Life after Windows XP: Refresh, Replace, Reuse

Windows XP is either dead or dangerous, depending on who you ask, but no matter which it's about time to move away from the old platform before stalled security updates leave you open to hacks. Upgrading to Windows 8.1 may be the most obvious option, but it's not the only one: head on past the break as we look at how you can refresh your existing XP computer, discuss replacing it, and explore some safer ways to reuse the hardware you already have.


Upgrading from Windows XP to a newer version is undoubtedly Microsoft's preferred option, for those hoping to get away from the end-of-life OS. Officially, Microsoft isn't selling Windows 7 as an upgrade, but you can still find copies on Amazon and elsewhere.

Easier is going straight to Windows 8.1, with Microsoft offering a direct download for $119.99. Shop around online, however, and you can find Windows 8.1 upgrades for more like $80. Your current PC will need to have 1 1GHz or faster processor, 2GB of memory, 20GB of hard-drive space, a video card capable of 1366 x 768 resolution or higher and DirectX0 graphics, and you'll need internet access to actually download the OS.

While Windows 8 was dinged by some for being touch-centric, seemingly prioritizing those using the software on tablets and touchscreen all-in-ones, Windows 8.1 takes a much-welcome step back to keyboard and mouse use. In fact, you can even bypass the Live Tile based Start menu in favor of a more traditional desktop, which might help ease you out of XP.


Let's face it, with Windows XP more than a decade old, it might be time to replace your existing computer with something a little fresher. The obvious option is a new Windows PC, with manufacturers like Dell and HP offering laptops from $299.99 that, while entry-level in their specifications, are nonetheless likely faster than the computer you're replacing.

However, if it's Windows XP's simplicity – and Windows 8's culture-shock – that has kept you from upgrading before now, it might be worth considering something different. Google's Chrome OS has matured into an easily-recommended alternative to Windows and OS X, not to mention an affordable one.

We're fans of Acer's C720 Chromebook which comes in at just $229, though Samsung's upcoming Chromebook 2 range are neatly designed and come in a choice of sizes.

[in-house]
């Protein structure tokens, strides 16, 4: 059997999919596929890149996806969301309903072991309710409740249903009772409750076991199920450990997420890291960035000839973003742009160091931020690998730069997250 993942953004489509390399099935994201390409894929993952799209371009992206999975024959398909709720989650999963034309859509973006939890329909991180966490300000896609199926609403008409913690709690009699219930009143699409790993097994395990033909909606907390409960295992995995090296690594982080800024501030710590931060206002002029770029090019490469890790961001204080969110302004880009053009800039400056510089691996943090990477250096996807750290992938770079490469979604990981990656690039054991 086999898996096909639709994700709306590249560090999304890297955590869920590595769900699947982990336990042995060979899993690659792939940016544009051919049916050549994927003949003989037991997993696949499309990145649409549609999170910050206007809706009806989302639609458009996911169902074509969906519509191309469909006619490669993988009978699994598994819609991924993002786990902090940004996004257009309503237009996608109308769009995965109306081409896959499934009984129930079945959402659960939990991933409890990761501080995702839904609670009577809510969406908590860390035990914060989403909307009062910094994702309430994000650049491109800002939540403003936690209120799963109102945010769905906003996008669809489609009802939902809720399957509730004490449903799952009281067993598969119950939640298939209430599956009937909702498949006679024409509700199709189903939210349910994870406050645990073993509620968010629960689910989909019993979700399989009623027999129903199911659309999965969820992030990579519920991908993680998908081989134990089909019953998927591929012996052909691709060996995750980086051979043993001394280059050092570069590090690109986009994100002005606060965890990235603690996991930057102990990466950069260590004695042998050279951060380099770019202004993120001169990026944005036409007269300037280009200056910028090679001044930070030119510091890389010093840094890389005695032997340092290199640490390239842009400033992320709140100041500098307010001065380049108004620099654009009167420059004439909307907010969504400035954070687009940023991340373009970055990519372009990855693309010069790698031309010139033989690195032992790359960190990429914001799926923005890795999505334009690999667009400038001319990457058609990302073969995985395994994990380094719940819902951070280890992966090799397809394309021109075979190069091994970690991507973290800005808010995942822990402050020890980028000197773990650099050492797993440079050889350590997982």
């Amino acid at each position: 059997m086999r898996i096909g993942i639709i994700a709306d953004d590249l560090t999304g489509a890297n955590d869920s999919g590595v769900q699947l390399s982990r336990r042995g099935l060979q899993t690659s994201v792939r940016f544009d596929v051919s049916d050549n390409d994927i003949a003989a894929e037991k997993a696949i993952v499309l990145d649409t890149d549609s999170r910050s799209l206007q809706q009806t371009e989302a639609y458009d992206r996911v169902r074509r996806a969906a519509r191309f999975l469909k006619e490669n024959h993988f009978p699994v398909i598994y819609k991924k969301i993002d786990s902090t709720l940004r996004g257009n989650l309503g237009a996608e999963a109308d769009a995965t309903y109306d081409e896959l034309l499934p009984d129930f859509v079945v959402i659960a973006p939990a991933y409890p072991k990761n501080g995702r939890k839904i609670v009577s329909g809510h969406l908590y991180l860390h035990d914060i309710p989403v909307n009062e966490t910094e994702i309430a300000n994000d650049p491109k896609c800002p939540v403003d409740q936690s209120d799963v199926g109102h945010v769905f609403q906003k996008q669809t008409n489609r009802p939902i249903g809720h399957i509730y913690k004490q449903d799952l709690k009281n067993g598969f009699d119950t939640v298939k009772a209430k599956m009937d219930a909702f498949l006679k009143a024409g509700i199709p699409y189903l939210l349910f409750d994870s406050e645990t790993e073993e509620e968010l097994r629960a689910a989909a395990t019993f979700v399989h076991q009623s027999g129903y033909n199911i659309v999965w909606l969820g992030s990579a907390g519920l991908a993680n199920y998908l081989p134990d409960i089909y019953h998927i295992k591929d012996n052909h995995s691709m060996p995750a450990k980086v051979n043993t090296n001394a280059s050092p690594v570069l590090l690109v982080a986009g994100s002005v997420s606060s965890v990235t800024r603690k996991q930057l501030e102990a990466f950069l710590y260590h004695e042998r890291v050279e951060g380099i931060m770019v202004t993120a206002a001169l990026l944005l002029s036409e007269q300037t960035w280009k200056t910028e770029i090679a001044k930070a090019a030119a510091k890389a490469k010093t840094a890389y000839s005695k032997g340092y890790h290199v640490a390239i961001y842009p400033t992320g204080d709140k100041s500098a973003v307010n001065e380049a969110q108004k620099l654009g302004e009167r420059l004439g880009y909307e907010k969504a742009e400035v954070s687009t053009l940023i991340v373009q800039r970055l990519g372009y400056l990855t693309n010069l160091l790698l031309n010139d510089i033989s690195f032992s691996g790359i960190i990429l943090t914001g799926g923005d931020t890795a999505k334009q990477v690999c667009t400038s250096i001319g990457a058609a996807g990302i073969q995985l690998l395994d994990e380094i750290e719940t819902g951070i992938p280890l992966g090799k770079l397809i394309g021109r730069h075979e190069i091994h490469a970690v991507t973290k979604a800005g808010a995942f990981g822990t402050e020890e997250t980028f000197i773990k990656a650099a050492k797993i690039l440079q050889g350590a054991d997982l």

If your budget amounts to zero dollars, or thereabouts, and upgrading either software or hardware isn't an option, there are still ways to get a fresh computing experience without the security perils of Windows XP.

A "Live USB stick" or "Live CD" is effectively an OS on a USB memory key or CD/DVD, usually Linux-based, and designed to plug into an existing computer but run instead of its own software. The upside is simplicity and cost – if you have a spare USB stick already, you can usually download the software free – as well as security.

Most of the time the key runs in read-only mode, which means you get effectively a fresh install every time you turn on your computer.

Paired with free web services like Google Docs, which keep your content in the cloud, they're a quick way to leave Windows XP behind. Knoppix is probably the easiest, coming with OpenOffice, image editing software, and more, and all ready to install onto a CD, DVD, or USB stick.


Whichever route you take, the important thing is not to be left behind on Windows XP. Microsoft may still be releasing anti-malware updates for another year, but you won't get security patches, and that's inevitably going to lead to holes in the OS that the unscrupulous will exploit.

Let us know how you're handling the Windows XP changeover in the comments!